the time the subject of common talk and popular
catchwords(68).

Cicero, then, provides a model for indulging in and apologizing for bad taste; having associated his opponent with pigs, he dissociates himself from the act(69).

    Unlike Cicero, however, Guibert strongly suggests that his victim's fate is the result of his sexual behavior, an activity generally included under topic four (deeds). Sexual excess or deviancy was a common attack in antiquity, as many texts, including those of Suetonius, Catullus, Horace, Petronius, Bion, and Lucian demonstrate. Medieval historians showed significant interest in this area also, offering attacks on the sexual behavior of general groups and of specific individuals.

    English historians throughout the Middle Ages complained about their compatriots' sexual behavior. Gildas, for example, as part of his general attack on the English, includes specific remarks about their sexual behavior, in a passage that depends heavily on antithesis and paradox:

Reges habet Britannia, sed tyrannos; iudices
habet, sed impios; saepe praedentes et
concutientes, sed innocentes; vindicantes et
patrocinantes, sed reos et latrones; quam plurimas
coniuges habentes, sed scortas et adulterantes;
crebro iurantes, sed periurantes; voventes, sed
continuo propemodum mentientes; belligerantes, sed
civilia et iniusta bella agentes...etc.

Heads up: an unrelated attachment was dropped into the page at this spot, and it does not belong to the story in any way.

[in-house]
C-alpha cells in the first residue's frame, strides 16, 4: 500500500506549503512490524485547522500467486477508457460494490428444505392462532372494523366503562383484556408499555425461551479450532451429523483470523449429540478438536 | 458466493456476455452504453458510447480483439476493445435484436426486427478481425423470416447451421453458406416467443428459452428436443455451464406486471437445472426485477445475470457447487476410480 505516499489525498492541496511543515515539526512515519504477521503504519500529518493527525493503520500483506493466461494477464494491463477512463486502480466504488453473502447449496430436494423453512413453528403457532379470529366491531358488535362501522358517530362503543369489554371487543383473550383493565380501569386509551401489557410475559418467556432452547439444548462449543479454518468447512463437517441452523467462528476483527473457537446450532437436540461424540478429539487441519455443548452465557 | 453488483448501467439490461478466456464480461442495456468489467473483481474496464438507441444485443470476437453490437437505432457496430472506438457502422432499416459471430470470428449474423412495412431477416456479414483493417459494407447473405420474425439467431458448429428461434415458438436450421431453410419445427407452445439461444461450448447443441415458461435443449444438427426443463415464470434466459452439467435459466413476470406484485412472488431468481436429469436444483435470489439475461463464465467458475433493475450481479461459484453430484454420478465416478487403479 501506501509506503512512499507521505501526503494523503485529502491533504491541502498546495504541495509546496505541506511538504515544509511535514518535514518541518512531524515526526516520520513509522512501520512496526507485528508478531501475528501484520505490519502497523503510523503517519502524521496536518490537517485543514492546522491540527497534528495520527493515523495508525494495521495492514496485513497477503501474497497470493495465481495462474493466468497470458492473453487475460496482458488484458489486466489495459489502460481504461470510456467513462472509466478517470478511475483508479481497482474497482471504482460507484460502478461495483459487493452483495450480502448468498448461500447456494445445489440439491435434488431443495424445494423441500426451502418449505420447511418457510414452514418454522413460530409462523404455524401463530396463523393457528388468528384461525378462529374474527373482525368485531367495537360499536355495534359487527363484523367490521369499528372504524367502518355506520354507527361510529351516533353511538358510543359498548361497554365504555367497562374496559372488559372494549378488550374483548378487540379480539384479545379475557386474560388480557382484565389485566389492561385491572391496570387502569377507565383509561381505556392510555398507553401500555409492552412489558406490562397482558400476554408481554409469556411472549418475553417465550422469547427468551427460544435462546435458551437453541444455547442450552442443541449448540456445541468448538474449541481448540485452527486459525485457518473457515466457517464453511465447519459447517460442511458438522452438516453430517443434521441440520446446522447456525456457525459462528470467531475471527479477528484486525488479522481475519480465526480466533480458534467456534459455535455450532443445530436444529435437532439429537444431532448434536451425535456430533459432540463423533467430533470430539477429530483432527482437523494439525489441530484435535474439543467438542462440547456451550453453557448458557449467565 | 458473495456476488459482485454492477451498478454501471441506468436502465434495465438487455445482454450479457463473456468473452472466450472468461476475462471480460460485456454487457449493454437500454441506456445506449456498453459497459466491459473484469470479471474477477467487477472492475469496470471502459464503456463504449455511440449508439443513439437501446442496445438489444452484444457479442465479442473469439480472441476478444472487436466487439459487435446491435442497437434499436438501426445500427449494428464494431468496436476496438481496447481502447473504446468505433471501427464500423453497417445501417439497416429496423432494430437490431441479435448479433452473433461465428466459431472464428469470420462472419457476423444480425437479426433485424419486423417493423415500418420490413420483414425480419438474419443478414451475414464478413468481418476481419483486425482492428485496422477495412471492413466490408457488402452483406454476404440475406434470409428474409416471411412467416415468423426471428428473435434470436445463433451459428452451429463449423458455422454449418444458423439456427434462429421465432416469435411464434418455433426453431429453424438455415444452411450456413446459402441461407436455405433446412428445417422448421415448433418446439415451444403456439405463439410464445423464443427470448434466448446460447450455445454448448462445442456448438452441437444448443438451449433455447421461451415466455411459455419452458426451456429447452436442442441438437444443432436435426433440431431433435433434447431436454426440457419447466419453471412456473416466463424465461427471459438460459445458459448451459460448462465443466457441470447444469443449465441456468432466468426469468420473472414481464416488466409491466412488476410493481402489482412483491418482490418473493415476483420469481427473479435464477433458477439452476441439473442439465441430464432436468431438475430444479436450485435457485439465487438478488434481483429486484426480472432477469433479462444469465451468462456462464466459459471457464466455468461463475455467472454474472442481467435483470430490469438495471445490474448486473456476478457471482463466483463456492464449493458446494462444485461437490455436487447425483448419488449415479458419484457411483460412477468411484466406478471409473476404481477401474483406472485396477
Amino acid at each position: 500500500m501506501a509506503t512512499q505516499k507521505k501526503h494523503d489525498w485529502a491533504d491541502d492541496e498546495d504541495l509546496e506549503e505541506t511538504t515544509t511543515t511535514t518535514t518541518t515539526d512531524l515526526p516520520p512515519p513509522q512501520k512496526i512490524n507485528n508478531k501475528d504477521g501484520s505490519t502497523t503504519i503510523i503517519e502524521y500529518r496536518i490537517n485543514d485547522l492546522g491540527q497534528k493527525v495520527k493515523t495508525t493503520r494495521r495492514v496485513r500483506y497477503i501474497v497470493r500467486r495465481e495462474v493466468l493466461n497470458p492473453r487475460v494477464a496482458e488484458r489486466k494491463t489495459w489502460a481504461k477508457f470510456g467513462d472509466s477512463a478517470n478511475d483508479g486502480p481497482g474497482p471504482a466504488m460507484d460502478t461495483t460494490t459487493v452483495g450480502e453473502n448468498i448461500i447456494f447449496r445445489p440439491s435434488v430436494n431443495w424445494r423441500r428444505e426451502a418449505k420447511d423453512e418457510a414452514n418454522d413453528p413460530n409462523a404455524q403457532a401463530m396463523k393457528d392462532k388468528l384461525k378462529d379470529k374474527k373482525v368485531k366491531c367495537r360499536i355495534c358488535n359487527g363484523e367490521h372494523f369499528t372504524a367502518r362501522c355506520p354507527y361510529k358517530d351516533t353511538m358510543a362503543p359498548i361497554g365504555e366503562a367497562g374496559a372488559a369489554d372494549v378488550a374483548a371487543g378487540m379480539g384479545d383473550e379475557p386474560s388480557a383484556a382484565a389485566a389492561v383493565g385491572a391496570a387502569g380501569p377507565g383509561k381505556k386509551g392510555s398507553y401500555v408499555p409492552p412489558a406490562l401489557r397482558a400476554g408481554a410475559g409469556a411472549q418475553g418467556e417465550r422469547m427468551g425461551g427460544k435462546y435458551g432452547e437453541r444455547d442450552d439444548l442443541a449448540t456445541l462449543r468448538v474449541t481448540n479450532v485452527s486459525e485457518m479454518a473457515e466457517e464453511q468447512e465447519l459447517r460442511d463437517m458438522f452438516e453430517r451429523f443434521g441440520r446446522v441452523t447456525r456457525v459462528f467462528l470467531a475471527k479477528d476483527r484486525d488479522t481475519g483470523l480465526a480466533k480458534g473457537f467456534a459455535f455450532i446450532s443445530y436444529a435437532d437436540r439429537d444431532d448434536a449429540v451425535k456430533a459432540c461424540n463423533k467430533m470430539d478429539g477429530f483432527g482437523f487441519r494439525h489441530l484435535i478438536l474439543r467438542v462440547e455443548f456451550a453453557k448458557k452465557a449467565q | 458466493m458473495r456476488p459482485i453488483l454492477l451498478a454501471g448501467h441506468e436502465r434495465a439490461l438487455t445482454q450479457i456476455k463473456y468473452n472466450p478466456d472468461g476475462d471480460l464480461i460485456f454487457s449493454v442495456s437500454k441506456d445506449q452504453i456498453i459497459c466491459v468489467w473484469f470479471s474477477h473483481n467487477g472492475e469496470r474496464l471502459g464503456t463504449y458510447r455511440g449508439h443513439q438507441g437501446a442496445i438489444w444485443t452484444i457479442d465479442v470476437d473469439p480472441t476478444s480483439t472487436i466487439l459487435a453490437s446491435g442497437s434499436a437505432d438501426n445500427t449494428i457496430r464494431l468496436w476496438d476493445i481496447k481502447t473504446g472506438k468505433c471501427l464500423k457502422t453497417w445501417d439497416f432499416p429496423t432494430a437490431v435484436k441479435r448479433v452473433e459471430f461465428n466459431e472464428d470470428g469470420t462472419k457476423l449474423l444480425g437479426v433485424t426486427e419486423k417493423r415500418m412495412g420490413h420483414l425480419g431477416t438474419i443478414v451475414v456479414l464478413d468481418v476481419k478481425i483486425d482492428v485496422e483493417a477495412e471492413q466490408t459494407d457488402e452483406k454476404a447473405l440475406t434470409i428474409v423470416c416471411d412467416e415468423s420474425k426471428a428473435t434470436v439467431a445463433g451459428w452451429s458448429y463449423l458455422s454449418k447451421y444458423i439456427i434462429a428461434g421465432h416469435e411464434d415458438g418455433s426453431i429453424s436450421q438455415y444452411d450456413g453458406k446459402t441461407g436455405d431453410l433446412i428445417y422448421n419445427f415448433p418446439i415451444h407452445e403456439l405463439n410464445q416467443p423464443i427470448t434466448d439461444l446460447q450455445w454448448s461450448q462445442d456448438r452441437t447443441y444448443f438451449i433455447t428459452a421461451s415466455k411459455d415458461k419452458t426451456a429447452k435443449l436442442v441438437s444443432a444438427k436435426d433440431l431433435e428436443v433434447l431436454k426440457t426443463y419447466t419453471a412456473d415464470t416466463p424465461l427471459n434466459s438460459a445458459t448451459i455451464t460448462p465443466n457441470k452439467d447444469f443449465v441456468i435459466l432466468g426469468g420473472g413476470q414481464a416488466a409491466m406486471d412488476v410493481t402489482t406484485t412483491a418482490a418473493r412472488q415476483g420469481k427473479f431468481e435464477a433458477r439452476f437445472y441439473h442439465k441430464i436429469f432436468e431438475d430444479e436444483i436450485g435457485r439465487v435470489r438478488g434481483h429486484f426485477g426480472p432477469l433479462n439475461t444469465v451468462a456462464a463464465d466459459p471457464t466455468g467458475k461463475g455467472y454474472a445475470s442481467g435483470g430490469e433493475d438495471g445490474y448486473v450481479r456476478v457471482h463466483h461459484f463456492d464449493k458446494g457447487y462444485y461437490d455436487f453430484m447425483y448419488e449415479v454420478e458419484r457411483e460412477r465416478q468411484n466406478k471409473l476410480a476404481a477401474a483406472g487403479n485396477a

Britain has kings, but they are tyrants; she has
judges, but they are wicked. They often plunder
and terrorize -- the innocent; they defend and
protect -- the guilty and thieving; they have many
wives -- whores and adulteresses; they constantly
swear -- but almost at once tell lies; they wage wars --
civil and unjust(70).

    William of Malmesbury offers a similar performance, denouncing William Rufus and the results of his reign, in a passage that reflects several significant changes in the social and economic structure of England. The first complaint is directed at the increasing power of money and lawyers:

Nullus dives nisi nummularius, nullus clericus
nisi causidicus, nullus presbyter nisi, ut verbo
parum Latino utar, firmarius. Cujuscunque
conditionis homunculus, cujuscunque criminis reus,
statim ut de lucro regis appellasset, audiebatur;
ab ipsis latronis faucibus resolvebatur laqueus si
promisisset regale commodum(71).

There was no man rich except the money-changer; no
clerk unless he was a lawyer; no priest, unless (to use